Water source heat pump in Whitchurch, Hampshire

This beautiful property in Hampshire was once where paper for the Bank of England was manufactured. The owners have spent many years transforming the grounds and gardens to stunning effect, reflecting the natural beauty of site while taking inspiration from their travels around the world.

The problem

Large, older buildings like those on this site have a high heat demand and, without extensive renovation, often a high rate of heat loss. The customer was seeking a efficient and cost-effective alternative to a fossil fuel system to install on a barn conversion on the property. With an existing water source heat pump on the property and access to a river which has powered the on site mill for centuries, the customer was well aware of the savings to be made from this technology.

The solution

A problem that can sometimes occur with open-loop water source heat pump systems, which pump water from a nearby source like a river or stream past a heat exchange before returning it to the source, is the sediment and other debris that can be drawn with the water. This can lead to problems with blocked filters which stop the system working – the existing water source heat pump on the property requires regular, fortnightly cleaning to keep it operational. The solution for this property, which has a slow flowing stream running through the site, was an energy blade, which sits in the water drawing heat energy from the water as it flows by, before converting it into higher temperatures for heating and hot water.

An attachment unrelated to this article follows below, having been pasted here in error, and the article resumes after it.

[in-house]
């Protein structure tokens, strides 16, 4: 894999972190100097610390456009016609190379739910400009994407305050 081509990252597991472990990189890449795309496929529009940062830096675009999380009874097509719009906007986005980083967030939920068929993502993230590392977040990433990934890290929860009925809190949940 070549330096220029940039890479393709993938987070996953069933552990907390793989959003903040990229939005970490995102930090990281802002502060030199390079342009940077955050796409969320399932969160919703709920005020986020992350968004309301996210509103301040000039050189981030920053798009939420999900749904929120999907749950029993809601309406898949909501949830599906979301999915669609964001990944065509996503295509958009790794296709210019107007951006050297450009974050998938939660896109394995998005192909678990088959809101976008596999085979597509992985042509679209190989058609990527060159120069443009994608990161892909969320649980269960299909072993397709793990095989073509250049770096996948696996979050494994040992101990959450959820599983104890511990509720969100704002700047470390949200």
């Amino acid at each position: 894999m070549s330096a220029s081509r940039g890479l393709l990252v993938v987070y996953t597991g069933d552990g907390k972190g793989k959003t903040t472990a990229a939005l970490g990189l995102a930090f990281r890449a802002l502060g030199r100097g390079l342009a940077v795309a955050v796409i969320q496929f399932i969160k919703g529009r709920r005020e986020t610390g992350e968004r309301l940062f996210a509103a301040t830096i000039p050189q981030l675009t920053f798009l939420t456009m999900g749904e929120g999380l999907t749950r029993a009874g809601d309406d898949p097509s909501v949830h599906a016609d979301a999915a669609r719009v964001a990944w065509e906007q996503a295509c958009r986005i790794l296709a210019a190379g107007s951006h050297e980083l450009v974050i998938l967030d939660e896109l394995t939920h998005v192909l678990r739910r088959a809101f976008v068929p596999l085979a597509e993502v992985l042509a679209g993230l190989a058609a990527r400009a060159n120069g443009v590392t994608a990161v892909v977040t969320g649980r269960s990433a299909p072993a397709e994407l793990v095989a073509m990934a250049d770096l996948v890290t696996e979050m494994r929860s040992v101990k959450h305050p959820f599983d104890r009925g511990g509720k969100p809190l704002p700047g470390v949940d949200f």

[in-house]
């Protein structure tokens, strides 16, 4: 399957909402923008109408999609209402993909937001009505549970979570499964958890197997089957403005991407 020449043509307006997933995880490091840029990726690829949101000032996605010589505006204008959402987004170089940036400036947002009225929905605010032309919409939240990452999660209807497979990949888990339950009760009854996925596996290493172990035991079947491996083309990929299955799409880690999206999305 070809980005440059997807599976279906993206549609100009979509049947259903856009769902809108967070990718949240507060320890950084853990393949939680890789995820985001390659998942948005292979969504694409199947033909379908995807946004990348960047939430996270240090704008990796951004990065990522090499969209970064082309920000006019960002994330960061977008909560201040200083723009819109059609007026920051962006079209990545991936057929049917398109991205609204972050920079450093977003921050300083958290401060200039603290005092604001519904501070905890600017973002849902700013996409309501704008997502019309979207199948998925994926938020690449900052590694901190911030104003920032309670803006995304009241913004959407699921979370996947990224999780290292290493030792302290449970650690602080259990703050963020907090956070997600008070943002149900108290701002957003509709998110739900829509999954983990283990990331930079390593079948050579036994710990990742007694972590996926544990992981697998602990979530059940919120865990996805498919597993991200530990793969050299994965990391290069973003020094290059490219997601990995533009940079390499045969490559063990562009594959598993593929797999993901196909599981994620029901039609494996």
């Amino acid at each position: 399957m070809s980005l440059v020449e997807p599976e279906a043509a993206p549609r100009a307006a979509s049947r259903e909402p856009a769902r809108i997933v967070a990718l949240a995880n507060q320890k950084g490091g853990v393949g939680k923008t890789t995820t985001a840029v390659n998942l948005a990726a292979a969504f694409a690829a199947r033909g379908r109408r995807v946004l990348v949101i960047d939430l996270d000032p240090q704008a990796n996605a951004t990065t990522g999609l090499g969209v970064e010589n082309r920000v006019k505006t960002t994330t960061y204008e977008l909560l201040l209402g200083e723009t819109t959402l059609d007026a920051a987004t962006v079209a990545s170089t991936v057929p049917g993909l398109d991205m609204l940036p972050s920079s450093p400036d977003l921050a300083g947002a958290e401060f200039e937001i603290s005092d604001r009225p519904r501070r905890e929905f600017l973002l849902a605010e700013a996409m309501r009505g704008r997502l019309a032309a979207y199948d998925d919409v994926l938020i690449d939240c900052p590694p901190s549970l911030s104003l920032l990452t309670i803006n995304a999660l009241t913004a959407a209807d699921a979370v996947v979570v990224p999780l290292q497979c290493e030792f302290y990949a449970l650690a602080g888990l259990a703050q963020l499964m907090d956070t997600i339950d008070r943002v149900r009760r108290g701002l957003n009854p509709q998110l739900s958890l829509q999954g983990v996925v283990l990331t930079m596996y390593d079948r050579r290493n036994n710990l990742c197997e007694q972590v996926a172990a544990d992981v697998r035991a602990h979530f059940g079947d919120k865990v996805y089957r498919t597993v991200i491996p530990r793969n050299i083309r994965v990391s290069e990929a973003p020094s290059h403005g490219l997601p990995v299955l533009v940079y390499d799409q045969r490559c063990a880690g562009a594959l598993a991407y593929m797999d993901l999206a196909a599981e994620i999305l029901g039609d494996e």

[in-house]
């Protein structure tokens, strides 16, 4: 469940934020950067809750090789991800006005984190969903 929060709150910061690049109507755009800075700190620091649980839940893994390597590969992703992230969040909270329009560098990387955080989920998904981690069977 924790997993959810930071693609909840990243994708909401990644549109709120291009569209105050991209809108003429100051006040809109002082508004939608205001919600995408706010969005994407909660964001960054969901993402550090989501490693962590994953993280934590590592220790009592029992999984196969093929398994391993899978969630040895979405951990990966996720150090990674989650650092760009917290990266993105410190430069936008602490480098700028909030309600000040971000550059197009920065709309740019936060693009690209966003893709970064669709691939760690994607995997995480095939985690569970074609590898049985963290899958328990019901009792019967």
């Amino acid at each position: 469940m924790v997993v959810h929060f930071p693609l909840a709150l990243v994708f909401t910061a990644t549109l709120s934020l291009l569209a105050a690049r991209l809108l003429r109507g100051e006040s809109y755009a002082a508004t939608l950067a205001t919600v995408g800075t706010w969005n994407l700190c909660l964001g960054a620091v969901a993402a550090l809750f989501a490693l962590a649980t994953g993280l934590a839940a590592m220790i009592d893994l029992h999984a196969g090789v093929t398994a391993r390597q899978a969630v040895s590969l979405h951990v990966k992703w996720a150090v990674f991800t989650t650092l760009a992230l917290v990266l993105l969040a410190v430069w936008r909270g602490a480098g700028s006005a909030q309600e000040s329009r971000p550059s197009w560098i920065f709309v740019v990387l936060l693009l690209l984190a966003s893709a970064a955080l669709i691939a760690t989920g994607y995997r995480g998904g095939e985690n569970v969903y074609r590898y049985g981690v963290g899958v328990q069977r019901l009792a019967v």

The benefits

The energy blade heat pump system is capable providing up to 24kW of heat with just a slight flow of water running past it (without a flow the water can potentially freeze). As it is a closed-loop system, no filtration of the water is required as no water is pumped from the source, so maintenance of the system is minimal. These practical benefits run alongside the savings and energy efficiencies that come with all WDS heat pump systems. The Government RHI payments paid against the heat energy produced provide a regular income which covers for the capital cost of the system within five to six years, while at the same time the system is around £400 a year cheaper to run than an equivalent fossil fuel system.